For a web site to be successful its intended audience must find it easy to use. As this maxim finds increasing recognition organisations are asking: “What can we do to create a site that’s easy to use?” The answer for most, it seems, is usability testing.
But usability testing is only one part of producing highly-usable sites: the most effective and reliable way to ensure fundamental usability is to follow a user-centred design process. And the success of this approach is largely dependent on the wider organisational attitude towards usability.
The most effective way to ensure usability is to follow a user-centred design process
In this paper we discuss what lies beyond usability testing: using ISO international standards as a basis we detail the range of activities that make up user-centred design and introduce formal levels of organisational maturity regarding usability. We also show how organisations can use this knowledge to optimise their design process.
One of the biggest obstacles in the way of a usable web site is an organisation refusing to acknowledge they have usability problems. Even once some people are in agreement, organisational inertia can make it a lengthier process than it needs to be. And then there is the question of what the usability problems are: how might they be discovered, and put right? The answer is often seen as usability testing.
Usability testing offers immediate results on a rough-and-ready level with the organisers needing little experience. However, usability testing is often carried out late in development when there is little scope for change (typically because of limited time or resources). As usability consultants we often find companies come to us in this position hoping their problems can be righted in a very short space of time — or even to just tick the box indicating everything is fine! Unfortunately, in this type of situation it seldom is.
One of our biggest challenges is convincing organisations that site usability does not stop at usability testing and expert evaluations, but is a product of following a user-centred design (UCD) approach. This approach was standardised in 1999 as ISO 13407: Human-centred design processes for interactive systems and was instrumental in recognising UCD as being equivalent to other key business processes.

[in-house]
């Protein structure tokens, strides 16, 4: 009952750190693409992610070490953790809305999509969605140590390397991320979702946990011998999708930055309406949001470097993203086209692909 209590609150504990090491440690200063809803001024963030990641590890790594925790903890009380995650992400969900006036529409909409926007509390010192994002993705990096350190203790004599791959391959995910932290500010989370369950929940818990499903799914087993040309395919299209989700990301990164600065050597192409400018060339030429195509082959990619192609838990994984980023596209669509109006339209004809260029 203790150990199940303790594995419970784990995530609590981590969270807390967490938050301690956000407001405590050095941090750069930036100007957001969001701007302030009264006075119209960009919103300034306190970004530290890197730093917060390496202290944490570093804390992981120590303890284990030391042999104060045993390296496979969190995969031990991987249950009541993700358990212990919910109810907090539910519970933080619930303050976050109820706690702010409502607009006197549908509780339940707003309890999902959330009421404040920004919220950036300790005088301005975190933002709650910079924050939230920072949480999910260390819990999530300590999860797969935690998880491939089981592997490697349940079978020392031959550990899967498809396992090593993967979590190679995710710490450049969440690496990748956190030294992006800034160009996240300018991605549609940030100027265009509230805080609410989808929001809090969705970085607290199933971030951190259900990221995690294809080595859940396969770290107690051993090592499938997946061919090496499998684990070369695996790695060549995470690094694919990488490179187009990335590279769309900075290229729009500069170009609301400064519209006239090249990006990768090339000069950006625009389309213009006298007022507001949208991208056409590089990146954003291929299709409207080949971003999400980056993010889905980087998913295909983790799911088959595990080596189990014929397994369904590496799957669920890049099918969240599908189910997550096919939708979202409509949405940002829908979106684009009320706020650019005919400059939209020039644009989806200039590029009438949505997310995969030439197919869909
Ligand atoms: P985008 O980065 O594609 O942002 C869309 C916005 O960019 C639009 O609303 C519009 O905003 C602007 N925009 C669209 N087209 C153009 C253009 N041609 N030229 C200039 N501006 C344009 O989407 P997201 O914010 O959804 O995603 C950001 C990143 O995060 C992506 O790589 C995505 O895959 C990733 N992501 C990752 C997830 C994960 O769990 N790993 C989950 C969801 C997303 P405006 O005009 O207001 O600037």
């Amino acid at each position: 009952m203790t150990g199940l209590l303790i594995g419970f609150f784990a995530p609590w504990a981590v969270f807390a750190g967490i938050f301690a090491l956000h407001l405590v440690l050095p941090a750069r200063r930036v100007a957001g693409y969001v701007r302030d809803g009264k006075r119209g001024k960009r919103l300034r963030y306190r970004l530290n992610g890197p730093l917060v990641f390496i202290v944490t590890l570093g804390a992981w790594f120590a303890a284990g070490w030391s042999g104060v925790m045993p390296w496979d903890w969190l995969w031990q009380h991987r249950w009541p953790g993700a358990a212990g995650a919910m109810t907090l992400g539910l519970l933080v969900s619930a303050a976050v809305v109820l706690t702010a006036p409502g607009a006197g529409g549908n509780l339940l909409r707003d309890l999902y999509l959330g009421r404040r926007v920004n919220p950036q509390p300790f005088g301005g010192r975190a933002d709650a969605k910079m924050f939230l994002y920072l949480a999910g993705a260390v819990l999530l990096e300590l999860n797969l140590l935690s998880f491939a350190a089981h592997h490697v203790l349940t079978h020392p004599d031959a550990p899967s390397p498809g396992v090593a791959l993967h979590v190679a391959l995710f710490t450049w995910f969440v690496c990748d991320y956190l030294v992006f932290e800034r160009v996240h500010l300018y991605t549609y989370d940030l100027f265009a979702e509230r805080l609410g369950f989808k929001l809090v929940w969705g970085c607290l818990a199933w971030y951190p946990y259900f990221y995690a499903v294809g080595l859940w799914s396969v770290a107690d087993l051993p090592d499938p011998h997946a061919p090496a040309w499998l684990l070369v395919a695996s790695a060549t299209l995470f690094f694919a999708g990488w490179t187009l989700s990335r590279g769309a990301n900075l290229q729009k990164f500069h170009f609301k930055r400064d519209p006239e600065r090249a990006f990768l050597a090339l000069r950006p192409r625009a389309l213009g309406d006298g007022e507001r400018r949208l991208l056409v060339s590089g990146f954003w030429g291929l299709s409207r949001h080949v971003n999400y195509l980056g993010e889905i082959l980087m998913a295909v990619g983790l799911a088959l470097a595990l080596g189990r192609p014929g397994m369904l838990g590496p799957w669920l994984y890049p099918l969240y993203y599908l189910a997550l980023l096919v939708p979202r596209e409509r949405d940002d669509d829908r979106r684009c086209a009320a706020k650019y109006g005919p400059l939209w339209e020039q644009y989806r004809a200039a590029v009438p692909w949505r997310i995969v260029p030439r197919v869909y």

Primarily written as guidance for project managers, ISO 13407 identifies five main principles:
- users must be involved early and consistently;
- there must be a clear understanding of user and task requirements;
- there must be an appropriate allocation of function between users and technology;
- design solutions should be iterative; and
- designs must be multi-disciplinary.
In addition to these principles, there are four key UCD activities:
- explicitly understanding and specifying the context of use;
- specifying user and organisational requirements;
- producing design solutions; and
- evaluating designs against requirements with representative users.
These processes are outlined in diagram 1.
Notice, most importantly, no specific method of user-centred design is described; it is left to the project team and usability specialist to identify the appropriate method given the requirements for a project. Also of note is that usability testing would only take place in the final step, “evaluate designs against user requirements”. We’ll now summarise the five steps.
The ISO processes
Plan the UCD process
Usability is as important as any other project activity and should be treated as such. For this stage you should identify the goals and constraints of the system, the key functionality, appropriate usability methods for the project, and plan the required resources.
Specify the context of use
The usability of a product is greatly affected by the context in which it is used. The users, their tasks, physical and technical environments; these all have an impact. While most web-based projects will have fairly constant technical and physical environments (although connection speed, screen resolution, and browser need to be considered), users and tasks need much consideration. Tasks should be expanded into scenarios and personas should be developed from user profiles; this will allow the design team to have a clear idea for whom they’re creating designs and how and why somebody would use such a system.
Specify user and organisational requirements
Here you should specify the requirements based on the context of use, and identify objectives and metrics that you can test against and decide target levels. For example, an e-commerce project may decide the target is to have a certain percentage of visitors who can complete a purchase without error and within a certain time-period.
Legal requirements, such as the level of accessibility, should also be identified at this stage. Of key importance is an evaluation of the existing design in order to identify usability problems and create a benchmark for development.
Produce design solution
At this stage you create and test the site’s information architecture so you can identify and resolve any problems with the structure, grouping, and labelling of the information on the site. Create early design solutions on paper; this allows identification of usability problems without the considerable expense of coding and development. A style guide may also be developed to keep the design consistent and ensure the established design guidelines are adhered to. The development of design solutions should always be driven by the established usability requirements.